Add an OLED Stats Display to Raspberry Pi OS Bullseye

Raspberry Pi OS Bullseye has recently been released and with it comes a number of improvements, but most of them are under the hood. There aren’t that many visual differences, the most noticeable is probably the new default desktop background which is now a sunset over a dam or lake.

Raspberry Pi OS Bullseye

With this operating system upgrade, we’ve also got the usual bugs and software incompatibilities. These have caused my previous OLED stats display tutorial, that I used for my Raspberry Pi Desktop Case, to no longer work correctly. If you follow the previous tutorial, you’ll be presented with a host of errors.

Errors Running I2C OLED Stats Display

So in this tutorial, I’ll take you through the installation and setup process to get the same 128×64 I2C OLED display running on Raspberry Pi OS Bullseye.

Here’s the video tutorial, read on for the written steps and commands.

What You Need For This Tutorial

Connecting Your OLED Stats Display To Your Raspberry Pi

To start out, we’re going to go through the same process to connect the OLED stats display to our Raspberry Pi. To do this, you’ll need a 4 wire female to female jumper cable. The colours don’t matter, they’re just there to help you keep track of which wire goes to which terminal.

4 Wire Connector Cable and I2C OLED Display

The OLED display’s terminals are labelled on the front, which seems to confuse a lot of people since the pins extend out the back of the display.

128x64 I2C OLED Display Pinout

This is especially difficult to spot once the display has been installed into the case and the front area of the display is no longer visible. So make sure that you jot them down before installing the display into a case or holder.

Pin Labels Hidden By Case

The pin arrangement is most commonly GND, VCC, SCL and SDA. Don’t just copy this arrangement, make sure you check your own display as there are versions of these displays with the VCC and GND pins switched around. If you connect power to them incorrectly they’ll most likely be damaged and will no longer work, even if you correct the wiring afterwards.

Different VCC and GND Pinout On Display

Plug your ribbon cable into these four pins and then take note of which colour you’ve got connected to which pin. If you’re installing the display into your case before connecting it to your Raspberry Pi then it’s a good idea to write down which colour is connected to which pin so that you don’t forget.

Plug in the Ribbon Cable

Next we can plug the other ends of the jumpers into the Raspberry Pi’s GPIO pins. The Pi’s GPIO pinout diagram can be found quite easily online and is available from the official website.

Raspberry Pi 4 Pinout
Source: RaspberryPi.org

Make sure that your Pi is off and the power is disconnected before plugging or unplugging jumpers from the GPIO pins. You don’t want to short a connection or plug a lead into the incorrect pin by mistake and not have a chance to check your connections before powering it up.

Raspberry Pi GPIO Pins

You’ve got a few options for the GND and VCC jumpers. I usually plug the GND jumper into Pin 9 (you can use any pin labelled GND). And I plug the VCC jumper into Pin 1, which is a 3.3V power pin. These displays can operate on 3.3V or 5V inputs, so any power pins on the Pi’s GPIO header will work.

VCC and GND Connections To Raspberry Pi

Next, we need to connect the communication jumpers SCL and SDA, which just get plugged into the corresponding GPIO pins. Plug SCL into Pin 5 and SDA into Pin 3. Don’t get confused between the GPIO numbers and the Pin numbers, ignore the GPIO numbers on the diagram and just go by the SDA and SCL labels and the corresponding pin numbers.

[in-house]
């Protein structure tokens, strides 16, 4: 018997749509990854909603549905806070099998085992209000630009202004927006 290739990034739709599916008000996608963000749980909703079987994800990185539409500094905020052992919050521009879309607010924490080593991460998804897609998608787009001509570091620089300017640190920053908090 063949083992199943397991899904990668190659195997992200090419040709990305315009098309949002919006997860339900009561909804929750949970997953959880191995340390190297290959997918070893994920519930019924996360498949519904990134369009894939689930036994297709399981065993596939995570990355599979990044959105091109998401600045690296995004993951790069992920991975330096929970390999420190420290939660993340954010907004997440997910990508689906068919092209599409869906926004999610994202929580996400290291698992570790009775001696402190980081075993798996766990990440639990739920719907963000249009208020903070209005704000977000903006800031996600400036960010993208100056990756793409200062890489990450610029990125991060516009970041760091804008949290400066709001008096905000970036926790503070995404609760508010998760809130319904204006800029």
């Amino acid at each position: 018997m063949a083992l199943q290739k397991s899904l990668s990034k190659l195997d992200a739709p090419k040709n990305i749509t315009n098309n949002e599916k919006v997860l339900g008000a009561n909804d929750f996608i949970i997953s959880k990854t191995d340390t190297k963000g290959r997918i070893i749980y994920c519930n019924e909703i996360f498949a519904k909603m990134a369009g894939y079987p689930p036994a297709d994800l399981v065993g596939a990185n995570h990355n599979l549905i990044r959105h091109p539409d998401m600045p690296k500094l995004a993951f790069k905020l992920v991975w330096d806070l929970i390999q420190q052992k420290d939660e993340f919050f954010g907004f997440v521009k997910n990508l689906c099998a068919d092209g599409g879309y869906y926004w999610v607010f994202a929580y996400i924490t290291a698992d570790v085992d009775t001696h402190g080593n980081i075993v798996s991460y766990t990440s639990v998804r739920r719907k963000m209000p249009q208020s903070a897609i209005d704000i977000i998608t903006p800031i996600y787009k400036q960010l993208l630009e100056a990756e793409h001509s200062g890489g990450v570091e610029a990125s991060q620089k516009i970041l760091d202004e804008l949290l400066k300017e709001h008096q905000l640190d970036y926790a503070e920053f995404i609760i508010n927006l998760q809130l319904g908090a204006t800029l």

SDA and SCL Connections To Raspberry Pi

Check all of your connections again and you’re then ready to power your Pi up and get started with programming the display.

Completed I2C OLED Display Connections

Programming The OLED Stats Display

Now that we’ve got the display connected, we can look at programming our Raspberry Pi to display the performance stats. I’m going to be doing this on a fresh install of Raspberry Pi OS Bullseye by using the Raspberry Pi Imager utility to flash the operating system image to a new microSD card.

Put the SD card into your Pi’s SD card slot and plug in your power adaptor. Once you’ve booted up your Pi, you should be on the Raspberry Pi OS desktop. It’s possible to do this installation on a headless Pi as well using the same steps.

Raspberry Pi OS Bullseye

Update Your Pi and Install The CircuitPython Library

Open up a new terminal window and start by making sure that your Pi’s software is all up to date by running the following commands:

sudo apt-get update
sudo apt-get full-upgrade
sudo reboot
sudo apt-get install python3-pip
sudo pip3 install --upgrade setuptools
Updating The Raspberry Pi

Next, we’re going to install the Adafruit CircuitPython library using the following commands:

cd ~
sudo pip3 install --upgrade adafruit-python-shell
wget https://raw.githubusercontent.com/adafruit/Raspberry-Pi-Installer-Scripts/master/raspi-blinka.py
sudo python3 raspi-blinka.py

Hit yes to any prompts which may come up and yes (Y) to reboot at the end.

Installing The Adafruit Circuit Python Libraries

Check That Your Display Can Be Seen

This previous installation script should also have enabled I2C communication, which is needed to communicate with the display. You can check that it is enabled and your Pi is able to see the connected display by entering the following command:

sudo i2cdetect -y 1

You should then see a table, similar to the one shown below, which has a single set of characters in it (typically 3c for these displays). This code indicates the I2C address of your display.

Checking The I2C Display Address